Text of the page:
I am really enjoying the flexibility the plug-ins now have. It is much easier to apply the different plug-ins in one place and use the effects together. Topaz is still hard at work adding more of their plug-ins into the interface, so be on the look out for another one to be added soon. In the meantime, try adding in Impression into Topaz Studio and try it out if you do not already own it. I think it is one of their best plug-ins!…..Digital Lady Syd

HOW TO CREATE A POSTCARD

Postcard about Hurricane Watching in FloridaBeen a busy couple of weeks – one preparing for a hurricane and one cleaning up after one. Very lucky here – only lost power for a few days so I can continue on with my blogs. Thanks for all the good wishes I received – they were really appreciated!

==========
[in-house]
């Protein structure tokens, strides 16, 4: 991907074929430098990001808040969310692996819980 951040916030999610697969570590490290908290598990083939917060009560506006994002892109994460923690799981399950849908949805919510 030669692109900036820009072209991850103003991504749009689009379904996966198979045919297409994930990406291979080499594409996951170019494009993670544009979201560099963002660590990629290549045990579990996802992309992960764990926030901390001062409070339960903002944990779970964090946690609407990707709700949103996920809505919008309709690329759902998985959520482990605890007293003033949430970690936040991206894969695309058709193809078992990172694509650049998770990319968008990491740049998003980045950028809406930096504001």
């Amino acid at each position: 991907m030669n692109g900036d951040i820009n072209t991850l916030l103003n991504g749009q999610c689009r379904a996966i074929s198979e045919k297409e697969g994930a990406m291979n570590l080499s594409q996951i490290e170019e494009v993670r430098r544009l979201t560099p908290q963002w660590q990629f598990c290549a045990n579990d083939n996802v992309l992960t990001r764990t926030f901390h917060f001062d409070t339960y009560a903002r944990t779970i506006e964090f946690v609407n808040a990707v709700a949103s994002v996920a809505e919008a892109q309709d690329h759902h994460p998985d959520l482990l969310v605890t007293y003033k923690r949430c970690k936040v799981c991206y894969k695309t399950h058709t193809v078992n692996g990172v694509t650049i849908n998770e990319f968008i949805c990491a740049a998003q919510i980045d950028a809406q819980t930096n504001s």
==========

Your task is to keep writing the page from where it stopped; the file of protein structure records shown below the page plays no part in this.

Before the storm Adobe sent out a newsletter with a link to a free Postcard with Instructions template that has turned out to be quite easy and fun to do. They used a .psdt file format (it will open in PS like a .psd file in layers) which listed some very good instructions on the top layer – this made the document much larger than the actual postcard size. Therefore the Crop Tool must be used eventually to remove the excess size. Just about every layer was substituted with my own objects and text. (The bird is called White Heron from the Design Fairy, two textures from 2 Lil’ Owls (for website link, see sidebar at my Tidbits Blog) called After the Rain 10 used at 57% layer opacity and Starry Night 6 used inside the letters, large font is called Consequences, and small font is called A Charming Font Superexpanded.) The palm trees are from another of my images. To get the rather textured result inside the large font, a Gradient Map was clipped to the text (ALT+click between the layer to clip) and in the Gradient Editor the Gradient Type was set to Noise and the Randomize button was clicked a few times until I found one I liked. (See my short I Didn’t Know That! Randomizing Gradients blog.) It does take a little experimentation to figure out where to set the different objects or add extras in, but it is pretty simple to adjust.